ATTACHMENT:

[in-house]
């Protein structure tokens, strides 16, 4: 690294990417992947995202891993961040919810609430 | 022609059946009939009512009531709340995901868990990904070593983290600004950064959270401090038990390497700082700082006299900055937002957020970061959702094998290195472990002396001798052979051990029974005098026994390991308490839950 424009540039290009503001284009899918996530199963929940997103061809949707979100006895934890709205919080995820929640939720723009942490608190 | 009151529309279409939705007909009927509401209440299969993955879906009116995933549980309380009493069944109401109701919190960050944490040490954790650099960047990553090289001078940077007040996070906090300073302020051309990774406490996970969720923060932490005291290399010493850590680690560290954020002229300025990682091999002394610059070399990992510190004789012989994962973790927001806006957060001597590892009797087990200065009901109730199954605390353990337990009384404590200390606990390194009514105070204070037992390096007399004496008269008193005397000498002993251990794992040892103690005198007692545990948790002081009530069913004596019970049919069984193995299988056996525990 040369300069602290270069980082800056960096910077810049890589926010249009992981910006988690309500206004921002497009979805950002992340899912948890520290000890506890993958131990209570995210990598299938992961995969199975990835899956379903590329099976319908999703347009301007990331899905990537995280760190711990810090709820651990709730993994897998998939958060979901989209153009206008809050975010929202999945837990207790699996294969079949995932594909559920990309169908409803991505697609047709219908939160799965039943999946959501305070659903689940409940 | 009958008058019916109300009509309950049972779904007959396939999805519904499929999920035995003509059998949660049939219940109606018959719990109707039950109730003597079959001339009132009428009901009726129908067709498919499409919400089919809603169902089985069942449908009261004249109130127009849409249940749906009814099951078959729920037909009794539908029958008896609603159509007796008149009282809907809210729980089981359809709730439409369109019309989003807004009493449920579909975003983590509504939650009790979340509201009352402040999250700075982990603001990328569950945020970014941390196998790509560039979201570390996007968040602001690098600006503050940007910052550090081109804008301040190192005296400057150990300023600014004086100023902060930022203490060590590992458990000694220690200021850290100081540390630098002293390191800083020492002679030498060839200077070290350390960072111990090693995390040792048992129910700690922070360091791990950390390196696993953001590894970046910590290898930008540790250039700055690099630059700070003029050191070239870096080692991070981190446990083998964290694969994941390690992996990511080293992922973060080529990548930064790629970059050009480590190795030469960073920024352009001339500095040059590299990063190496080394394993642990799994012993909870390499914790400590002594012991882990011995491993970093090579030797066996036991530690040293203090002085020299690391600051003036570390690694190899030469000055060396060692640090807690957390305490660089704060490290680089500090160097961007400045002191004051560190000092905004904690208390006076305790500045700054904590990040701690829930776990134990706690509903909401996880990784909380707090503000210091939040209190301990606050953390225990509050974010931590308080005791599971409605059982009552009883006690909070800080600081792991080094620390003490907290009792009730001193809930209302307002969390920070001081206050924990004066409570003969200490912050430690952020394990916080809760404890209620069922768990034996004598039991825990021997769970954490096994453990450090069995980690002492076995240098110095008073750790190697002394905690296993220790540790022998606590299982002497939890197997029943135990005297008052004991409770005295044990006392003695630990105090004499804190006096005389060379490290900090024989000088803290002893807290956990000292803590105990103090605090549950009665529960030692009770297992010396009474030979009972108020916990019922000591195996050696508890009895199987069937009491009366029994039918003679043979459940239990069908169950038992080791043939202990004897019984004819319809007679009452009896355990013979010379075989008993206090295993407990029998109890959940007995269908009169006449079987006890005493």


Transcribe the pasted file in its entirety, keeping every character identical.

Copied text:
[in-house]
């Protein structure tokens, strides 16, 4: 690294990417992947995202891993961040919810609430 | 022609059946009939009512009531709340995901868990990904070593983290600004950064959270401090038990390497700082700082006299900055937002957020970061959702094998290195472990002396001798052979051990029974005098026994390991308490839950 424009540039290009503001284009899918996530199963929940997103061809949707979100006895934890709205919080995820929640939720723009942490608190 | 009151529309279409939705007909009927509401209440299969993955879906009116995933549980309380009493069944109401109701919190960050944490040490954790650099960047990553090289001078940077007040996070906090300073302020051309990774406490996970969720923060932490005291290399010493850590680690560290954020002229300025990682091999002394610059070399990992510190004789012989994962973790927001806006957060001597590892009797087990200065009901109730199954605390353990337990009384404590200390606990390194009514105070204070037992390096007399004496008269008193005397000498002993251990794992040892103690005198007692545990948790002081009530069913004596019970049919069984193995299988056996525990 040369300069602290270069980082800056960096910077810049890589926010249009992981910006988690309500206004921002497009979805950002992340899912948890520290000890506890993958131990209570995210990598299938992961995969199975990835899956379903590329099976319908999703347009301007990331899905990537995280760190711990810090709820651990709730993994897998998939958060979901989209153009206008809050975010929202999945837990207790699996294969079949995932594909559920990309169908409803991505697609047709219908939160799965039943999946959501305070659903689940409940 | 009958008058019916109300009509309950049972779904007959396939999805519904499929999920035995003509059998949660049939219940109606018959719990109707039950109730003597079959001339009132009428009901009726129908067709498919499409919400089919809603169902089985069942449908009261004249109130127009849409249940749906009814099951078959729920037909009794539908029958008896609603159509007796008149009282809907809210729980089981359809709730439409369109019309989003807004009493449920579909975003983590509504939650009790979340509201009352402040999250700075982990603001990328569950945020970014941390196998790509560039979201570390996007968040602001690098600006503050940007910052550090081109804008301040190192005296400057150990300023600014004086100023902060930022203490060590590992458990000694220690200021850290100081540390630098002293390191800083020492002679030498060839200077070290350390960072111990090693995390040792048992129910700690922070360091791990950390390196696993953001590894970046910590290898930008540790250039700055690099630059700070003029050191070239870096080692991070981190446990083998964290694969994941390690992996990511080293992922973060080529990548930064790629970059050009480590190795030469960073920024352009001339500095040059590299990063190496080394394993642990799994012993909870390499914790400590002594012991882990011995491993970093090579030797066996036991530690040293203090002085020299690391600051003036570390690694190899030469000055060396060692640090807690957390305490660089704060490290680089500090160097961007400045002191004051560190000092905004904690208390006076305790500045700054904590990040701690829930776990134990706690509903909401996880990784909380707090503000210091939040209190301990606050953390225990509050974010931590308080005791599971409605059982009552009883006690909070800080600081792991080094620390003490907290009792009730001193809930209302307002969390920070001081206050924990004066409570003969200490912050430690952020394990916080809760404890209620069922768990034996004598039991825990021997769970954490096994453990450090069995980690002492076995240098110095008073750790190697002394905690296993220790540790022998606590299982002497939890197997029943135990005297008052004991409770005295044990006392003695630990105090004499804190006096005389060379490290900090024989000088803290002893807290956990000292803590105990103090605090549950009665529960030692009770297992010396009474030979009972108020916990019922000591195996050696508890009895199987069937009491009366029994039918003679043979459940239990069908169950038992080791043939202990004897019984004819319809007679009452009896355990013979010379075989008993206090295993407990029998109890959940007995269908009169006449079987006890005493």